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From benjamin roth <>
Subject Re: scylladb
Date Mon, 13 Mar 2017 07:17:43 GMT

I think Jeff pointed out an important fact: You cannot stop CS, swap
binaries and start Scylla. To be honest that was AFAIR the only "Oooh :(" I
had when reading the Scylla "marketing material".

If that worked it would be very valuable from both Scylla's and a users'
point of view. As a user I would love to give scylla a try as soon as it
provides all the features my application requires. But the hurdle is quite
high. I have to create a separate scylla cluster and I have to migrate a
lot of data and I have to manage somehow that my application can use (r+w)
both CS + Scylla at the same time to not run any risk of data loss or dead
end road if something goes wrong. And still: I would not be able to compare
CS + Scylla for my workload totally fair as the conditions changed. New
hardware, maybe partial dataset, probably only "test traffic".

However, if I was able to just replace a single node in an existing cluster
I'd have:
1. Superlow hurdle to give it a try: No risk, no effort
2. Fair comparison by comparing new node against some equally equipeed old
node in the same cluster with the same workload
3. Easy to make a decision if to continue or not

That would be totally awesome!

2017-03-12 23:16 GMT+01:00 Kant Kodali <>:

> I don't think ScyallDB guys started this conversation in the first place
> to suggest or promote "drop-in replacement". It was something that is
> brought up by one of the Cassandra users and ScyallDB guys just clarified
> it. They are gracious enough to share the internals in detail.
> honestly, I find it weird when I see questions like whether a question
> belongs  to a mailing list or not especially in this case. If one doesn't
> like it they can simply not follow the thread. I am not sure what is the
> harm here.
> On Sun, Mar 12, 2017 at 2:29 PM, James Carman <>
> wrote:
>> Well, looking back, it appears this thread is from 2015, so apparently
>> everyone is okay with it.
>> Promoting a value-add product that makes using Cassandra easier/more
>> efficient/etc would be cool, but coming to the Cassandra mailing list to
>> promote a "drop-in replacement" (use us, not Cassandra) isn't cool, IMHO.
>> On Sun, Mar 12, 2017 at 5:04 PM Kant Kodali <> wrote:
>> yes.
>> On Sun, Mar 12, 2017 at 2:01 PM, James Carman <
>> > wrote:
>> Does all of this Scylla talk really even belong on the Cassandra user
>> mailing list in the first place?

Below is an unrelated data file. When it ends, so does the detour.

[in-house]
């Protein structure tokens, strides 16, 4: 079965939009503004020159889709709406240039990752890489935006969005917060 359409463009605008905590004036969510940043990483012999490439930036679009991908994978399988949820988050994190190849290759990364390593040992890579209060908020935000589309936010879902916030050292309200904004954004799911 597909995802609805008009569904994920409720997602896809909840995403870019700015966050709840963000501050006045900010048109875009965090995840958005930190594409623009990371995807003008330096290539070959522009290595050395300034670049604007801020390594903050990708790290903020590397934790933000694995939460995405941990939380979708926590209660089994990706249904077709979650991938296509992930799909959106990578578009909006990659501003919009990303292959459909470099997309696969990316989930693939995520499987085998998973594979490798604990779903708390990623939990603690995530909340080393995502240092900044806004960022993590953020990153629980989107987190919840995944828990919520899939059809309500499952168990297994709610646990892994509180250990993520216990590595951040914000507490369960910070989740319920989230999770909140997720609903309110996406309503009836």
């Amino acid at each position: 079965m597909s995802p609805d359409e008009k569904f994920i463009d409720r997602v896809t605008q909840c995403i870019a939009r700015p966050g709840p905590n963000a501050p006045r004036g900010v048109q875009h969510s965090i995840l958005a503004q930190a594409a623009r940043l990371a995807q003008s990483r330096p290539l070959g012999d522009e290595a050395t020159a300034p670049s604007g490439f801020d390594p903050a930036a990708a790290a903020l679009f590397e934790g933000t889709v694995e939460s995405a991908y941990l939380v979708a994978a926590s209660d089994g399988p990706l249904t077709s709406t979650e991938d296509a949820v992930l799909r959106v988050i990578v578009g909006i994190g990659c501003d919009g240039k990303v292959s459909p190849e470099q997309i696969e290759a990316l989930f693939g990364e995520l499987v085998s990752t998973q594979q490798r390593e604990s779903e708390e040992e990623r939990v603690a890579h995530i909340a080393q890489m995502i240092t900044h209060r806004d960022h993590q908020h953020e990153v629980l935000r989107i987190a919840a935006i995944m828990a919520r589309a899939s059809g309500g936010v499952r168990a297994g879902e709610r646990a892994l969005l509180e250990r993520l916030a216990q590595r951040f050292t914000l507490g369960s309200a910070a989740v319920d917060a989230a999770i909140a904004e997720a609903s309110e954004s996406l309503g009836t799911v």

>> On Sun, Mar 12, 2017 at 4:07 PM Jeff Jirsa <> wrote:
>> On 2017-03-11 22:33 (-0700), Dor Laor <> wrote:
>> > On Sat, Mar 11, 2017 at 10:02 PM, Jeff Jirsa <> wrote:
>> > > On 2017-03-10 09:57 (-0800), Rakesh Kumar wrote:
>> > > > Cassanda vs Scylla is a valid comparison because they both are
>> > > compatible. Scylla is a drop-in replacement for Cassandra.
>> > >
>> > > No, they aren't, and no, it isn't
>> > >
>> >
>> > Jeff is angry with us for some reason. I don't know why, it's natural
>> that
>> > when  a new opponent there are objections and the proof lies on us.
>> I'm not angry. When I'm angry I send emails with paragraphs of
>> expletives. It doesn't happen very often.
>> This is an open source ASF project, it's not about fighting for market
>> share against startups who find it necessary to inflate their level of
>> compatibility to sell support contracts, it's about providing software that
>> people can use (with a license that makes it easy to use). I don't work for
>> a company that makes money selling Cassandra based solutions and you're not
>> an opponent.
>> >
>> > Scylla IS a drop in replacement for C*. We support the same CQL (from
>> > version 1.7 it's cql 3.3.1, protocol v4), the same SStable format
>> (based on
>> > 2.1.8).
>> Scylla doesn't even run on all of the supported operating systems, let
>> alone have feature parity or network level compatibility (which you'd
>> probably need if you REALLY want to be drop-in
>> stop-one-cassandra-node-swap-binaries-start-it-up compatible, which is
>> what your site used to claim, but obviously isn't supported). You support a
>> subset of one query language and can read and write one sstable format. You
>> do it with great supporting tech and a great engineering team, but you're
>> not compatible, and if I were your cofounder I'd ask you to focus on the
>> tech strengths and not your drop-in compatibility, so engineers who care
>> about facts don't grow to resent your public lies.
>> I've used a lot of databases in my life, but I don't know that I've ever
>> had someone call me angry because I pointed out that database A wasn't
>> compatible with database B, but I guess I'll chalk it up to 2017 and the
>> year of fake news / alternative facts.
>> Hugs and kisses,
>> - Jeff

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